Since the phenomenon of investment-motivated saving must also be present withinthe Chinese urban community the usual pessimism-based explanation for the rise inthe urban savings rate is only partially correct.In fact ,with the steady relaxationof regulations against the establishment of private businesses in the rural andurban areas ,the amount of investment-motivated savings in China could only haverisen more.To sceptics of our investment-motivated savings hypothesis,we wantto point out that Jeffrey Williamson[18],an economic historian,has summed upthe historical record of Western Europe and North America as showing that “investmentdemand seems to have been the driving force behind private saving and accumulation,past and present”[19].

  Table 2reports the investment trends in China in the post-1978era.Total fixedinvestment has increased as a proportion of GDP :an annual average of 28.8%in1984-88,34.0%in 1992-1996,and 36.3%in 1997-2001.SOE investment went upin the period 1992-96(19.8%)and then returned to the initial 1984-88level(18.7%)。We are of the opinion,however,that the amount of state-directedinvestment in the 1997-2001period could be more than three percentage points higherthan 18.7%of GDP because many of the big SOEs in 1988had by 1999converted themselves(or components of themselves )to share-holding companies listed on the stockexchanges —while remaining state-controlled.Furthermore ,many SOES have formedjoint-venture firms with domestic and foreign companies ,with themselves as thecontrolling shareholders.

  Contrary to the rise in total investment and the likely rise in state-directedinvestment,rural investment has fallen from 8.2%in 1984-88,to 7.7%in 1992-96,and then to 7.5%in 1997-2001.Our hypothesis is that a major reason for the declinein the rural investment ratio is that the traditional labour-intensive factory isno longer profitable,and rural entrepreneurs have been unable to borrow the moneyto undertake the more capital-intensive investments required for the next generationof rural enterprises[20].The investment-GDP ratio went up at the national levelbecause FDI rose while state investments(through the budget,state-owned enterprises,and state-controlled enterprises)utilised the higher domestic savings fully.

  We now turn to show that another outcome of inadequate financial intermediationis a chronic current account surplus.To see this point ,consider the followingaccounting relationship :[21]

  (current account surplus )=(government budget surplus )

  +(savings of SOES –investments by SOEs)

  +(savings of the non-state sector –investments of the non-state sector)

  The facts for the recent period are that the current account surplus(or,looselyspeaking,the trade surplus)is positive,the government budget surplus is negativeat an unprecedented level ,and SOE savings are lower than SOE investments.Thismeans that the savings of the non-state sector must greatly exceed the investmentsof the non-state sector.As documented earlier,the government has sought to fightdeflation by increasing public works(i.e.running record budget deficits )andencouraging SOE investments to soak up the excess savings.The rise in total investmentshas not been sufficient to use up the excess savings,however,and these residualexcess savings have leaked abroad in the form of an aggregate trade surplus.Inadequatefinancial intermediation has made China a capital exporting country !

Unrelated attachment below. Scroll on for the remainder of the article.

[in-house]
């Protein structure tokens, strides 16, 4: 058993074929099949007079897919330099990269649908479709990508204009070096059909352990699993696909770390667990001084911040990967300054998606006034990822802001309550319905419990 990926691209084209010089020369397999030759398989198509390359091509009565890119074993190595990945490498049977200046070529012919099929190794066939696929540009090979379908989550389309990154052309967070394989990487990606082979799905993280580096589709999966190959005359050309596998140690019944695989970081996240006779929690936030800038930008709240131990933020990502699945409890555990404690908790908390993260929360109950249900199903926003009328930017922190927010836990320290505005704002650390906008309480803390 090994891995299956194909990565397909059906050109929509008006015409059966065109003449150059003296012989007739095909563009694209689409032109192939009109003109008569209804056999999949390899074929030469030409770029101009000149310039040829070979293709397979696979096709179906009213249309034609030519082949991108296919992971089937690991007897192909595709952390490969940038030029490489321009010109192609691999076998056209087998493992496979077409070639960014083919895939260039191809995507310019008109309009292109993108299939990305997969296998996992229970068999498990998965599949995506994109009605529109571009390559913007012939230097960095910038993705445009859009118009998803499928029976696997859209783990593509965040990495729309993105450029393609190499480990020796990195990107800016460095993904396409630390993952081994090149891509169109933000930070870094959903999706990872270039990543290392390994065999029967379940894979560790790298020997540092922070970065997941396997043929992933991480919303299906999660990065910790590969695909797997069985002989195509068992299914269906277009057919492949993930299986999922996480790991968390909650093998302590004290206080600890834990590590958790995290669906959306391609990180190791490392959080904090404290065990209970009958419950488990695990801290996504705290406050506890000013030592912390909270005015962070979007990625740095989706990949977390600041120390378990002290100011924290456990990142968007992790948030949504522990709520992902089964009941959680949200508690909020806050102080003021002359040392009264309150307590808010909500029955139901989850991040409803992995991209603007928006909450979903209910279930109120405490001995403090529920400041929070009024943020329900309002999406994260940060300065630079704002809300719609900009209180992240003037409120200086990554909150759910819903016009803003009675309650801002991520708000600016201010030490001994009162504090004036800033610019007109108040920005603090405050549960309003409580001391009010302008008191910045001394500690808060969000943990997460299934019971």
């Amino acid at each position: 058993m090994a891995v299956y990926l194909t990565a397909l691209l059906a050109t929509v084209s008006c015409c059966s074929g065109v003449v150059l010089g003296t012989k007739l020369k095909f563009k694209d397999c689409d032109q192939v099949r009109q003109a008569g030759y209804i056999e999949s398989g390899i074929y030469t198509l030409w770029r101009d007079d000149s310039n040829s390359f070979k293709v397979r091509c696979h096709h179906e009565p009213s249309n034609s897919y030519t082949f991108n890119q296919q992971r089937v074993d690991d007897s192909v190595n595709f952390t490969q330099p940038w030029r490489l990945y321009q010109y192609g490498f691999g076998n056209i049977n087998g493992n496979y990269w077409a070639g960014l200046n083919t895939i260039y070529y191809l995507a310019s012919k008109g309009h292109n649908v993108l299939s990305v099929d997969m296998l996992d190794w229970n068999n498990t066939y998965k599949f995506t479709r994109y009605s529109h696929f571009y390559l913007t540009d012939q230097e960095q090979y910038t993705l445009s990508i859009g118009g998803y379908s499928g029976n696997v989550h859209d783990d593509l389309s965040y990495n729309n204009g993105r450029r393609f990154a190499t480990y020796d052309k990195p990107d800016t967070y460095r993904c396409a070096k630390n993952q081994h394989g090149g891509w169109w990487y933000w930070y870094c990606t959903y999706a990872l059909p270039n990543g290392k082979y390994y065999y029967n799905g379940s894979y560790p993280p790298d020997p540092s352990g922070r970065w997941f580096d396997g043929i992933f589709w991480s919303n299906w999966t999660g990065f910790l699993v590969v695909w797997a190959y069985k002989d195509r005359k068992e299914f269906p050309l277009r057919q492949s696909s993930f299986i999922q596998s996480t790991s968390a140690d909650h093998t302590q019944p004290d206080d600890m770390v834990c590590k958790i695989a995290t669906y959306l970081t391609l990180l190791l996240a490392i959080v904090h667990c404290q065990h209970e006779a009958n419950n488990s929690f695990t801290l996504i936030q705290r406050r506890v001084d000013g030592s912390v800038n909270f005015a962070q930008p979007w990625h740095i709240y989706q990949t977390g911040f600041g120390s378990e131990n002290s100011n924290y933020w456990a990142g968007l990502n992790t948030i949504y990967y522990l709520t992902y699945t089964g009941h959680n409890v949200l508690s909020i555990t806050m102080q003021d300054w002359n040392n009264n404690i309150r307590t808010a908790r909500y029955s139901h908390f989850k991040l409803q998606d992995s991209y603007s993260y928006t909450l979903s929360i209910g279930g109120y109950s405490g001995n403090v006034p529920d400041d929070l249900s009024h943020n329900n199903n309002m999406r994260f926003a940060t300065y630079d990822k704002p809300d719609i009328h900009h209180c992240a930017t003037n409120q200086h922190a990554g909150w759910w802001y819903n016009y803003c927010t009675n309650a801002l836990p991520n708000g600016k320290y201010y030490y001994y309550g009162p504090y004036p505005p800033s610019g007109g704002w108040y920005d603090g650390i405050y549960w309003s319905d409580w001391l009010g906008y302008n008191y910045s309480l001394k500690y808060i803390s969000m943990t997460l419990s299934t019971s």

This perverse current account outcome is not new.Taiwan had exactly this problemup to the mid-1980s when all Taiwanese banks were state-owned and were operatedaccording to civil service regulations,which required the loan officer to repayany bad loans that he had approved.The result was a massive failure in financialintermediation that caused Taiwan's current account surplus to be 21%of GDP in1986.

  China's proclivity to generate persistent current account surpluses has managedto manifest itself only after 1994because of major policy changes implemented inthat year.Before 1994,with the government budget deficit being usually small ,the voracious absorption of bank loans by SOEs,in the soft-budget environment ,to invest recklessly kept the current account usually negative.In 1994,Zhu Rongjiimplemented stricter controls on the state-owned banks(SOB )to reduce the then24%inflation rate and the explosion of NPLs.This lower growth rate in SOE investmentsfrom 1995onward is the reason why China's built-in propensity towards a currentaccount surplus came to light only after 1995.The pronounced tendency towards highercurrent account surpluses is mainly caused by the rise in the savings of the non-statesector for the reasons we identified earlier,e.g.rise in the required amountof start-up capital ,improvement in the official attitude to market capitalism.[22]The reason why China is not producing the gargantuan current account surpluses seenin Taiwan in the mid-1980s is because of its record budget deficit and the stillexcessive amount of SOE investments.

  Obviously ,increasing budget deficits and SOE investments to counter deflationand reduce the trade surplus can only be a satisfactory solution in the short term.In the long term,the increased public investments could follow an increasinglyrent-seeking path that is wasteful,as in Japan(e.g building a second big bridgeto a low-populated island to benefit a politically-connected construction company),and the increased SOE investments could convert themselves into NPLs in theSOBs.The right solution to the problem of excess savings is not for the governmentto absorb them by increasing its budget deficit but to establish an improved mechanismfor co-ordinating private savings and private investments.This solution is correctregardless of the veracity of our hypothesis about investment-motivated savings.We will argue later in the paper that the formation of domestic private banks andthe entry of foreign banks will correct the problem of inadequate financial intermediation,and eradicate the deflationary tendencies created by the liquidity trap and theparadox of thrift.The fact is that the present banking system is a sinkhole,asituation that we will examine now.